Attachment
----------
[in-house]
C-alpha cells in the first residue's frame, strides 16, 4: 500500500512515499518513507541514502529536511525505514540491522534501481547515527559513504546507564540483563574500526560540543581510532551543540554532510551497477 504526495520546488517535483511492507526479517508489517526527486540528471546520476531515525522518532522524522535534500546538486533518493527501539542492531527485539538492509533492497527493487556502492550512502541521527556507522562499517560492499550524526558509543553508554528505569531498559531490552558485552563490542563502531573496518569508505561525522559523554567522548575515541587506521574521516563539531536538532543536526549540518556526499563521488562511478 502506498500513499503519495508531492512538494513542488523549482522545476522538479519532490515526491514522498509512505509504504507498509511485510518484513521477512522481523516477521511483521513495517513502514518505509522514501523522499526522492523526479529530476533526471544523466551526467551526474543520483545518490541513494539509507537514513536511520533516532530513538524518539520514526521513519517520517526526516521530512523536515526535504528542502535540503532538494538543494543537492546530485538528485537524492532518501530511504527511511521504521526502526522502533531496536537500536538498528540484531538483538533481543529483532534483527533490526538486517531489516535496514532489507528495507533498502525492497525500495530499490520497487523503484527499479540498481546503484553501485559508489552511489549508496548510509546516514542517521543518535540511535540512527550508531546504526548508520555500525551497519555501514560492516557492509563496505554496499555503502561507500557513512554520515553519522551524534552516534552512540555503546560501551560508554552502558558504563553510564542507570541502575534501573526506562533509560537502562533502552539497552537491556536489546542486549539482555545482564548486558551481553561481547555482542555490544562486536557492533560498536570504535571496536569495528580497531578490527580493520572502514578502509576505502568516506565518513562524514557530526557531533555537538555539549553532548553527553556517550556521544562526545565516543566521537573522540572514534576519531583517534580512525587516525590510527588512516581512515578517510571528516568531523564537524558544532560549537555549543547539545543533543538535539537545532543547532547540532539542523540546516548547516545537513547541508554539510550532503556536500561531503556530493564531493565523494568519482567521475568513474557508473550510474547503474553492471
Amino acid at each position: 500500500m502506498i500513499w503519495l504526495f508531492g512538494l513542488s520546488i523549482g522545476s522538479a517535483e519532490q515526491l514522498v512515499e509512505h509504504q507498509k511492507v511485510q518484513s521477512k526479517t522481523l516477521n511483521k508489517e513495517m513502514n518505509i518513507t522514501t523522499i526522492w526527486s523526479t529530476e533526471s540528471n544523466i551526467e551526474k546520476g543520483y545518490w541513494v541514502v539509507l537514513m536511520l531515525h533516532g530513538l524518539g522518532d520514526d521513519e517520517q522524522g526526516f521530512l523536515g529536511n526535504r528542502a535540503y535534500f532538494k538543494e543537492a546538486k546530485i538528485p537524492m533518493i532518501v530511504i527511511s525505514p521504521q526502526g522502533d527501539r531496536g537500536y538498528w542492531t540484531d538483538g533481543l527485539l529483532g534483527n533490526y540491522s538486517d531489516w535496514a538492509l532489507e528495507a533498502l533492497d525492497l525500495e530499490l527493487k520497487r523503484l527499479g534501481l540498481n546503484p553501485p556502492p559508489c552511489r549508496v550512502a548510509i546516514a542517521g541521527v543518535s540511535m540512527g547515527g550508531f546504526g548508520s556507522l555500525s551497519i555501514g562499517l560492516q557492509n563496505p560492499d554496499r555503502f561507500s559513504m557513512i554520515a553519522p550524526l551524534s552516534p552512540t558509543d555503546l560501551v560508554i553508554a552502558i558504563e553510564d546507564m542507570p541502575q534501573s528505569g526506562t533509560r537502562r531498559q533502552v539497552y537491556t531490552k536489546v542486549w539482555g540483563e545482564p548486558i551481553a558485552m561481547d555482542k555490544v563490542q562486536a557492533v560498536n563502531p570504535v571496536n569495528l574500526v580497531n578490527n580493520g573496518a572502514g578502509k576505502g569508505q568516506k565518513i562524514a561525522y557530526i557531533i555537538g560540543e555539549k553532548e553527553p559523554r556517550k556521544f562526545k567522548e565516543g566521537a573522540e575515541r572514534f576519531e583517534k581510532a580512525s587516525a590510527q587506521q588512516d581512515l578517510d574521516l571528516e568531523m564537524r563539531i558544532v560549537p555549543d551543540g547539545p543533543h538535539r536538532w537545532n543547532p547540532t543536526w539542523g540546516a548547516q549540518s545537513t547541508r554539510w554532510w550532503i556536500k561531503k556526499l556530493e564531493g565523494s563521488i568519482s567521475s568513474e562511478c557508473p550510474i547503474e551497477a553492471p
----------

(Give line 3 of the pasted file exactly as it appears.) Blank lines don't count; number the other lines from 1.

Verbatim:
Amino acid at each position: 500500500m502506498i500513499w503519495l504526495f508531492g512538494l513542488s520546488i523549482g522545476s522538479a517535483e519532490q515526491l514522498v512515499e509512505h509504504q507498509k511492507v511485510q518484513s521477512k526479517t522481523l516477521n511483521k508489517e513495517m513502514n518505509i518513507t522514501t523522499i526522492w526527486s523526479t529530476e533526471s540528471n544523466i551526467e551526474k546520476g543520483y545518490w541513494v541514502v539509507l537514513m536511520l531515525h533516532g530513538l524518539g522518532d520514526d521513519e517520517q522524522g526526516f521530512l523536515g529536511n526535504r528542502a535540503y535534500f532538494k538543494e543537492a546538486k546530485i538528485p537524492m533518493i532518501v530511504i527511511s525505514p521504521q526502526g522502533d527501539r531496536g537500536y538498528w542492531t540484531d538483538g533481543l527485539l529483532g534483527n533490526y540491522s538486517d531489516w535496514a538492509l532489507e528495507a533498502l533492497d525492497l525500495e530499490l527493487k520497487r523503484l527499479g534501481l540498481n546503484p553501485p556502492p559508489c552511489r549508496v550512502a548510509i546516514a542517521g541521527v543518535s540511535m540512527g547515527g550508531f546504526g548508520s556507522l555500525s551497519i555501514g562499517l560492516q557492509n563496505p560492499d554496499r555503502f561507500s559513504m557513512i554520515a553519522p550524526l551524534s552516534p552512540t558509543d555503546l560501551v560508554i553508554a552502558i558504563e553510564d546507564m542507570p541502575q534501573s528505569g526506562t533509560r537502562r531498559q533502552v539497552y537491556t531490552k536489546v542486549w539482555g540483563e545482564p548486558i551481553a558485552m561481547d555482542k555490544v563490542q562486536a557492533v560498536n563502531p570504535v571496536n569495528l574500526v580497531n578490527n580493520g573496518a572502514g578502509k576505502g569508505q568516506k565518513i562524514a561525522y557530526i557531533i555537538g560540543e555539549k553532548e553527553p559523554r556517550k556521544f562526545k567522548e565516543g566521537a573522540e575515541r572514534f576519531e583517534k581510532a580512525s587516525a590510527q587506521q588512516d581512515l578517510d574521516l571528516e568531523m564537524r563539531i558544532v560549537p555549543d551543540g547539545p543533543h538535539r536538532w537545532n543547532p547540532t543536526w539542523g540546516a548547516q549540518s545537513t547541508r554539510w554532510w550532503i556536500k561531503k556526499l556530493e564531493g565523494s563521488i568519482s567521475s568513474e562511478c557508473p550510474i547503474e551497477a553492471p